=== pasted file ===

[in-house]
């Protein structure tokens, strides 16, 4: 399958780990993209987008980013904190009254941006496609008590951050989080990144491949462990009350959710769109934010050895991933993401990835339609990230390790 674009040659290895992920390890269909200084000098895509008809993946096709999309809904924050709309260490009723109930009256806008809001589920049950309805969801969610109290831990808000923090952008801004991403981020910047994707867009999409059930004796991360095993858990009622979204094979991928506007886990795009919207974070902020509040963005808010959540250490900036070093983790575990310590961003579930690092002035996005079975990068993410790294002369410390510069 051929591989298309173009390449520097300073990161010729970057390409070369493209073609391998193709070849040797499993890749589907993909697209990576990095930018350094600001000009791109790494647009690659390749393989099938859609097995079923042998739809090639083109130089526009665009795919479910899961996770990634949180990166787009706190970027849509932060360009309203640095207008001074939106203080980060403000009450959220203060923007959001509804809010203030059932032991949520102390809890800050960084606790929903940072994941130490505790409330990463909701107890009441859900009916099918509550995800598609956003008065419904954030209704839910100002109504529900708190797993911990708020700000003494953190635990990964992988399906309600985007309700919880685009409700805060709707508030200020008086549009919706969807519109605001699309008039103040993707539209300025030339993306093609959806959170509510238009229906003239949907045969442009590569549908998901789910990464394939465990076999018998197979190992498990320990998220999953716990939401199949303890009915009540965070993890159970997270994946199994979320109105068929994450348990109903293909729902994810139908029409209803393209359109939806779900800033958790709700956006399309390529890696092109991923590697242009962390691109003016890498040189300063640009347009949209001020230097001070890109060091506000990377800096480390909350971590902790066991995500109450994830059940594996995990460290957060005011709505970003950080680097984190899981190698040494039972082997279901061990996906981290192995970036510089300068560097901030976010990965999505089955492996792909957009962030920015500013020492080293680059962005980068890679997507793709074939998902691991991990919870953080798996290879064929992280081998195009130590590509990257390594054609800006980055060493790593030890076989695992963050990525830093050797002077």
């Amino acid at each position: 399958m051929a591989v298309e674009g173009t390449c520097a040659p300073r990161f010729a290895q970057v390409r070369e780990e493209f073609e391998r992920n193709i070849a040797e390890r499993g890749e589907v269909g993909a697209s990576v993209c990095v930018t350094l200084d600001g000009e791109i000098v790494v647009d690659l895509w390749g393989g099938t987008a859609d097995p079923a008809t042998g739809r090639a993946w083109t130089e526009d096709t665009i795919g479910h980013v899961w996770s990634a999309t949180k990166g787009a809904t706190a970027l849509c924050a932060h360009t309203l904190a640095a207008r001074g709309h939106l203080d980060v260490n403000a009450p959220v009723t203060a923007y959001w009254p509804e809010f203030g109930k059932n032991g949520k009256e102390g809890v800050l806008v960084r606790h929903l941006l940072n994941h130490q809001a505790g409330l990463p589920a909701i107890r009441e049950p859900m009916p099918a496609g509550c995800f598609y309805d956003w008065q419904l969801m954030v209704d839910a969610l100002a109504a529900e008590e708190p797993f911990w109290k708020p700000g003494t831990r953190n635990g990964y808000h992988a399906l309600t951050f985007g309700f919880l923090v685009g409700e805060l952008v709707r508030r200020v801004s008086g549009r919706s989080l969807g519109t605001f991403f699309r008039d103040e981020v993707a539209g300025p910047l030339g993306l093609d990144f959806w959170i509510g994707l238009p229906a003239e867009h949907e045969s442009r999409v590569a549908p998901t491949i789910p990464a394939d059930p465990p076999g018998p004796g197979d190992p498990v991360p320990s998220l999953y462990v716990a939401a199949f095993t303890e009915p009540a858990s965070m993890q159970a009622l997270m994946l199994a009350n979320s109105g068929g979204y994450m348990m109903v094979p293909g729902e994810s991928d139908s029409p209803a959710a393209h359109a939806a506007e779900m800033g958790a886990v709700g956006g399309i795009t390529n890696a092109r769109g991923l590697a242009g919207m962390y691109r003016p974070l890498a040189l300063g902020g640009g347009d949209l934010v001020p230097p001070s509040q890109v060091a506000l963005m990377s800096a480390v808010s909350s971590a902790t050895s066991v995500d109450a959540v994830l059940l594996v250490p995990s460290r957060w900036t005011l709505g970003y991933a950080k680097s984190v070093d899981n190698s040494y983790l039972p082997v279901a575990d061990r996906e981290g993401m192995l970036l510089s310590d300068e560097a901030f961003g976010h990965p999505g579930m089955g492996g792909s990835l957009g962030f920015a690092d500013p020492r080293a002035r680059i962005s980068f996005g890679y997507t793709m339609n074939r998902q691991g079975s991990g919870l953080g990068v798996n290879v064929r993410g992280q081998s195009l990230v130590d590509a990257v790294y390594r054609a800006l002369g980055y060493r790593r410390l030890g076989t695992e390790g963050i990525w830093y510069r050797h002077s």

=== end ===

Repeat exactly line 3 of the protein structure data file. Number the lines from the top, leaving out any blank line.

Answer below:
């Amino acid at each position: 399958m051929a591989v298309e674009g173009t390449c520097a040659p300073r990161f010729a290895q970057v390409r070369e780990e493209f073609e391998r992920n193709i070849a040797e390890r499993g890749e589907v269909g993909a697209s990576v993209c990095v930018t350094l200084d600001g000009e791109i000098v790494v647009d690659l895509w390749g393989g099938t987008a859609d097995p079923a008809t042998g739809r090639a993946w083109t130089e526009d096709t665009i795919g479910h980013v899961w996770s990634a999309t949180k990166g787009a809904t706190a970027l849509c924050a932060h360009t309203l904190a640095a207008r001074g709309h939106l203080d980060v260490n403000a009450p959220v009723t203060a923007y959001w009254p509804e809010f203030g109930k059932n032991g949520k009256e102390g809890v800050l806008v960084r606790h929903l941006l940072n994941h130490q809001a505790g409330l990463p589920a909701i107890r009441e049950p859900m009916p099918a496609g509550c995800f598609y309805d956003w008065q419904l969801m954030v209704d839910a969610l100002a109504a529900e008590e708190p797993f911990w109290k708020p700000g003494t831990r953190n635990g990964y808000h992988a399906l309600t951050f985007g309700f919880l923090v685009g409700e805060l952008v709707r508030r200020v801004s008086g549009r919706s989080l969807g519109t605001f991403f699309r008039d103040e981020v993707a539209g300025p910047l030339g993306l093609d990144f959806w959170i509510g994707l238009p229906a003239e867009h949907e045969s442009r999409v590569a549908p998901t491949i789910p990464a394939d059930p465990p076999g018998p004796g197979d190992p498990v991360p320990s998220l999953y462990v716990a939401a199949f095993t303890e009915p009540a858990s965070m993890q159970a009622l997270m994946l199994a009350n979320s109105g068929g979204y994450m348990m109903v094979p293909g729902e994810s991928d139908s029409p209803a959710a393209h359109a939806a506007e779900m800033g958790a886990v709700g956006g399309i795009t390529n890696a092109r769109g991923l590697a242009g919207m962390y691109r003016p974070l890498a040189l300063g902020g640009g347009d949209l934010v001020p230097p001070s509040q890109v060091a506000l963005m990377s800096a480390v808010s909350s971590a902790t050895s066991v995500d109450a959540v994830l059940l594996v250490p995990s460290r957060w900036t005011l709505g970003y991933a950080k680097s984190v070093d899981n190698s040494y983790l039972p082997v279901a575990d061990r996906e981290g993401m192995l970036l510089s310590d300068e560097a901030f961003g976010h990965p999505g579930m089955g492996g792909s990835l957009g962030f920015a690092d500013p020492r080293a002035r680059i962005s980068f996005g890679y997507t793709m339609n074939r998902q691991g079975s991990g919870l953080g990068v798996n290879v064929r993410g992280q081998s195009l990230v130590d590509a990257v790294y390594r054609a800006l002369g980055y060493r790593r410390l030890g076989t695992e390790g963050i990525w830093y510069r050797h002077s």